Damm, Marion: Mapping Social-Ecological Vulnerability to Flooding : A sub-national approach for Germany. - Bonn, 2010. - Dissertation, Rheinische Friedrich-Wilhelms-Universität Bonn.
Online-Ausgabe in bonndoc: https://nbn-resolving.org/urn:nbn:de:hbz:5N-19978
urn: https://nbn-resolving.org/urn:nbn:de:hbz:5N-19978,
author = {{Marion Damm}},
title = {Mapping Social-Ecological Vulnerability to Flooding : A sub-national approach for Germany},
school = {Rheinische Friedrich-Wilhelms-Universität Bonn},
year = 2010,
month = feb,

note = {In the last decades river flooding has produced immense economical and ecological damages in Germany. Therefore, disaster management aims at detecting vulnerabilities and capacities in order to reduce flood disaster risk. This study contributes to the mapping of social-ecological vulnerability at sub-national scale through the development of appropriate tools and methods. Vulnerability is assessed for the two sectors forest and agriculture in this research.
A modified version of the Turner vulnerability model was selected as conceptual framework for the vulnerability assessment. The model depicts processes and characteristics of social-ecological systems and defines vulnerability as composed of exposure, susceptibility and capacities. Although some analytical limitations could be detected in the framework, such as the missing definition of risk or the strong interrelations between the components susceptibility and capacities, the model acted as valuable framework and was also successfully operationalized.
Indicators were used as tools for assessing vulnerability at regional level. Indicators simplify complex issues and thus make the notion and concept of vulnerability understandable and accessible also for practitioners. The development of indicators was effected through a number of consecutive work steps including impact analysis, the building of vulnerability categories, the identification of indicators, and the collection of data for mapping vulnerability. Expert interviews and literature review were carried out to gather all necessary information. 15 indicators were finally selected to assess vulnerability of the agricultural sector, and 14 to represent forest sector vulnerability.
Mapping vulnerability of the two sectors agriculture and forest across districts required the development of a composite indicator for each sector. Therefore, single indicators were normalized, weighted and aggregated. After a careful evaluation of distinct methods the ‘weighted sums’ technique was applied to build the composite indicators. A Geographical Information System (GIS) facilitated the calculation and mapping of the components exposure, susceptibility and capacities as well as the vulnerability composite indicator. Thus, vulnerable hot-spots can be easily detected and visualized. The produced maps reveal that most hot-spots are located in the ‘new federal states’. This is not completely unexpected since East Germany has not yet fully recovered in terms of socio-economic standards since the reunification in 1990.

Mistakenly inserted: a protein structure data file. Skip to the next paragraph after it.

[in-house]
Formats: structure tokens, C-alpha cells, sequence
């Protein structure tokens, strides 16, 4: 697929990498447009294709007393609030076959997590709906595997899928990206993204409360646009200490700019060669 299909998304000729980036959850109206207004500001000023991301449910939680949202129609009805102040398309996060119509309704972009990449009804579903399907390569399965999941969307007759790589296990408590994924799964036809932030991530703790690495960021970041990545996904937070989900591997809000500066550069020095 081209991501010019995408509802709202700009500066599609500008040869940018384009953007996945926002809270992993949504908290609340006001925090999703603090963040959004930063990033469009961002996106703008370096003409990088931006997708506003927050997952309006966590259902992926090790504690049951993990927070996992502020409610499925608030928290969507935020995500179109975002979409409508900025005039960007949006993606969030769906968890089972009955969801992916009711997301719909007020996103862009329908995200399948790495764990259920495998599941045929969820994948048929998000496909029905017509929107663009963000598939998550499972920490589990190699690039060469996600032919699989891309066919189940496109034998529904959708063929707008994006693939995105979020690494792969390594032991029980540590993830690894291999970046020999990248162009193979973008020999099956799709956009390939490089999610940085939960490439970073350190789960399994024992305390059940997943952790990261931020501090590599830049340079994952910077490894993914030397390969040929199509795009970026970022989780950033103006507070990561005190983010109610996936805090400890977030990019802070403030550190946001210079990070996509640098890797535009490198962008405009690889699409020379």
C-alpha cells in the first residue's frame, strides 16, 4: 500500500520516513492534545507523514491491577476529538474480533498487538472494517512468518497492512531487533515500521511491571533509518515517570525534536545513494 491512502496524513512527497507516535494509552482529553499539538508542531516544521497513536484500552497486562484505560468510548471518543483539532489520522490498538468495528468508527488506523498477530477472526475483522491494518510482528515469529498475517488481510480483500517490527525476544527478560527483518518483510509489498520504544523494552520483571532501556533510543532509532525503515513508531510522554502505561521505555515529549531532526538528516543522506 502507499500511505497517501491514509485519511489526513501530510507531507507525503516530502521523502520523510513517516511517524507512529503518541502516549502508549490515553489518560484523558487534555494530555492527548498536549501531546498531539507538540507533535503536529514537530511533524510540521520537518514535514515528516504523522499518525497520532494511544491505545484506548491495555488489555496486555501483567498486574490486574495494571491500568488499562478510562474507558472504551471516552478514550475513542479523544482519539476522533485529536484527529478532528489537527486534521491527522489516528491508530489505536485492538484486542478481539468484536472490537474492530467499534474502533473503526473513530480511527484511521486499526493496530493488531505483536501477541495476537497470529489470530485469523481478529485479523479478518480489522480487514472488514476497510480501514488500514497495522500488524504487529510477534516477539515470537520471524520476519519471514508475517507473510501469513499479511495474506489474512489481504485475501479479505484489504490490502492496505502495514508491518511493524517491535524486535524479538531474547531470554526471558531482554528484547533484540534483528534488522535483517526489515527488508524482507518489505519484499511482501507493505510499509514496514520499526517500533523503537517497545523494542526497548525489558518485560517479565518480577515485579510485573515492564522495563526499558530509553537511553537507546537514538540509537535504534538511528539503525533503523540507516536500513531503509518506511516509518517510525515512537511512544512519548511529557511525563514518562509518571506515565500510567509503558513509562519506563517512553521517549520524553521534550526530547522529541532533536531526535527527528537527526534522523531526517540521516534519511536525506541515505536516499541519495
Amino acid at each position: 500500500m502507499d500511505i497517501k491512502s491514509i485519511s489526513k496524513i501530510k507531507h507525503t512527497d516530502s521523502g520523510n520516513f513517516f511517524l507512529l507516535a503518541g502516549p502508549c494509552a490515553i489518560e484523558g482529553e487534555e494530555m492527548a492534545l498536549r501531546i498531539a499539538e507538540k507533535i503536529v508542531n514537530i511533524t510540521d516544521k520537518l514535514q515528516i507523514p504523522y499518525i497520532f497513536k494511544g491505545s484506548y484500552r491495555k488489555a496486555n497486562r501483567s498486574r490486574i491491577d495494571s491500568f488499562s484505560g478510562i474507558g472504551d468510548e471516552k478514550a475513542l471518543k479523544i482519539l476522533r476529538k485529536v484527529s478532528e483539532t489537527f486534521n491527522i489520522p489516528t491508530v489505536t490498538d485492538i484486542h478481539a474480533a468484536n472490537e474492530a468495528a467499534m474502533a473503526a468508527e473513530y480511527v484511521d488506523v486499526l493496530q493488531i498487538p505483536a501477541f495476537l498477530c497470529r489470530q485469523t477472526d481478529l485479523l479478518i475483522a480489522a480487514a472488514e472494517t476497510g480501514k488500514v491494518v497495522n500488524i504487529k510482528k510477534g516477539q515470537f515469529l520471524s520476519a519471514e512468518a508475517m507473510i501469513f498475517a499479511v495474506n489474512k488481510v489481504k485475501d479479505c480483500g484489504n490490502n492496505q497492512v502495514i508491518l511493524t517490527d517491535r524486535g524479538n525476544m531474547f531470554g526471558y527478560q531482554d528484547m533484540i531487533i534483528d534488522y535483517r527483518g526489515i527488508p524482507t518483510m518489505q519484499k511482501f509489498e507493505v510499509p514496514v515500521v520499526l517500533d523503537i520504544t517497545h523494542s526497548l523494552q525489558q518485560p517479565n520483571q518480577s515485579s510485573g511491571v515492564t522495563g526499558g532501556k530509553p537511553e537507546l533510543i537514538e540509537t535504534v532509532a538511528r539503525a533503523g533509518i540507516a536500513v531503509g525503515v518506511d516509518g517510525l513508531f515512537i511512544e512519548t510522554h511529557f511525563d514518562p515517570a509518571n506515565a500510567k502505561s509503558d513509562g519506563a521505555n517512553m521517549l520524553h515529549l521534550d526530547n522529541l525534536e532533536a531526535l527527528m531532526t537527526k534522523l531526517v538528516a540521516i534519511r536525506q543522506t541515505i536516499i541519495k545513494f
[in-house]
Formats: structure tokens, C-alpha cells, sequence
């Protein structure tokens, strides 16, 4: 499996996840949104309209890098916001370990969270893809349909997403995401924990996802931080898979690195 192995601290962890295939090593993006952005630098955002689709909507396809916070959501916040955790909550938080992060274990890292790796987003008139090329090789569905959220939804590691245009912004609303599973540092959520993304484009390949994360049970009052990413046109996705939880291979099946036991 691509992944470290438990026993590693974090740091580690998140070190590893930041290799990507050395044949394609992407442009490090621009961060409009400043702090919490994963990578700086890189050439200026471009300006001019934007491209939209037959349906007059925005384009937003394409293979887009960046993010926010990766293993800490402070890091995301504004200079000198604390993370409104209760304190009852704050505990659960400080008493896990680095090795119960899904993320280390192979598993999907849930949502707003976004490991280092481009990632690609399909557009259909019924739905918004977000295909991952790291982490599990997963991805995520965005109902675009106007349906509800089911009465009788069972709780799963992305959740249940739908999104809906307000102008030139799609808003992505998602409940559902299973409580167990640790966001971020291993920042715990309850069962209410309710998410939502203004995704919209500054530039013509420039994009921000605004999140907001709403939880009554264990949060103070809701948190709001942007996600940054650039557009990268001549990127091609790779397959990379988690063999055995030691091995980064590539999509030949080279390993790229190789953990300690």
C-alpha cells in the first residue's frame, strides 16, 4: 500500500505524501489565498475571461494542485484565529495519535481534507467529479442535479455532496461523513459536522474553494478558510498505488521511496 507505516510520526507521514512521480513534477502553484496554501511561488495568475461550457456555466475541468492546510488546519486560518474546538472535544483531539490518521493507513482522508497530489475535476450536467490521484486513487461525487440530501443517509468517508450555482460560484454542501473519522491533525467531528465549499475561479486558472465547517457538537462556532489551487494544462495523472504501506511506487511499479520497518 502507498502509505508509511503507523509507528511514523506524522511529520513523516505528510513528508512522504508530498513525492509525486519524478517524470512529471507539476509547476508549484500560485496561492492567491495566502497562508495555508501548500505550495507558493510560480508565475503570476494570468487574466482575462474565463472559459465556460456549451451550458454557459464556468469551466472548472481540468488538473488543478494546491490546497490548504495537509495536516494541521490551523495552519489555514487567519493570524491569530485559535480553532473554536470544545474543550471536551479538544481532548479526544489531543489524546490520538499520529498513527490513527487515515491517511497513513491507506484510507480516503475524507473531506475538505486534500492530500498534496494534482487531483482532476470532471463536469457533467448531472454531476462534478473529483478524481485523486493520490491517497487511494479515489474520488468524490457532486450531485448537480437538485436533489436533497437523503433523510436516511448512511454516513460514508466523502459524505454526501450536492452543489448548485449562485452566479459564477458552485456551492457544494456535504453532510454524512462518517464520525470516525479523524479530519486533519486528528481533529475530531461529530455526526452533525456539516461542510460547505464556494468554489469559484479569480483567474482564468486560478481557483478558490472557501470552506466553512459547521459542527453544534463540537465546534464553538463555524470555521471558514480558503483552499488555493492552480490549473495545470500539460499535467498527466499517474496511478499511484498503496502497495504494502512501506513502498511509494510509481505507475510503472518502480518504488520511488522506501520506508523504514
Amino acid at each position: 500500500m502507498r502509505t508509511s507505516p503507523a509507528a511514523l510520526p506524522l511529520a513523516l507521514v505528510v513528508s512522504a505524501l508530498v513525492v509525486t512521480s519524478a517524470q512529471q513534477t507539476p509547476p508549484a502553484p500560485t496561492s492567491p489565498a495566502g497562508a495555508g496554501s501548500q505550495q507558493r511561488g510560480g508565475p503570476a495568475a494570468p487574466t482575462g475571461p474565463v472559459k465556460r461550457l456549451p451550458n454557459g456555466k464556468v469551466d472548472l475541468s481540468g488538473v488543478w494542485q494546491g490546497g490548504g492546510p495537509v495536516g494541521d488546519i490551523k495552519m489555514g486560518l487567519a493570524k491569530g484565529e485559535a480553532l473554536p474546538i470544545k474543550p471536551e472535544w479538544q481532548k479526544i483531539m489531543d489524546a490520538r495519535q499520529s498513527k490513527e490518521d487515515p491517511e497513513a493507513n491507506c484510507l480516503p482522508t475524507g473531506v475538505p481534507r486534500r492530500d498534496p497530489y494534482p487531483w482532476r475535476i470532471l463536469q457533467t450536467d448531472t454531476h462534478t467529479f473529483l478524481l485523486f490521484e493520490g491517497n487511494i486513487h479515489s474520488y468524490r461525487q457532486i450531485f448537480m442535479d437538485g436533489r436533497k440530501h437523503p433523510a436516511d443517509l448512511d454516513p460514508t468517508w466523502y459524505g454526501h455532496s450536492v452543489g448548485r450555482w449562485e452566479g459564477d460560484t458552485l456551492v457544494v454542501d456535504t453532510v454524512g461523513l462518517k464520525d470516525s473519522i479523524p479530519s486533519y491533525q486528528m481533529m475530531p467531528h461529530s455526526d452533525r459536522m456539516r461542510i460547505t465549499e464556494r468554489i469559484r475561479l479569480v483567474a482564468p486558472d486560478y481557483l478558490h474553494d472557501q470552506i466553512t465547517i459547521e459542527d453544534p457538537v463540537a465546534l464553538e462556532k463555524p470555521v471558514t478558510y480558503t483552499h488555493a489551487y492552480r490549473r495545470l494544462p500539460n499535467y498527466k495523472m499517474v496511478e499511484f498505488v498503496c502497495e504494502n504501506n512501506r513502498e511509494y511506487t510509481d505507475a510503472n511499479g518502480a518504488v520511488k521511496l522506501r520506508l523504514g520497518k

By combining the hazard characteristic ‘inundation extent’ with vulnerability in districts along the rivers Elbe and Rhine it could be shown that in the case of data availability risk maps can easily be produced in a GIS.
Some analytical shortcomings and technical inaccuracies could not be avoided during the vulnerability assessment. For that reason the approach was thoroughly evaluated to verify the assessment and quantify uncertainties. The approach was tested for its feasibility, conceptual underpinning, data basis and its methodological robustness. Furthermore, sensitivity and uncertainty analyses were conducted. Methods and techniques turned out to be sufficiently robust. In future, however, a clear analytical distinction should be made between the two components susceptibility and capacities to avoid coupling effects.},

url = {https://hdl.handle.net/20.500.11811/4188}

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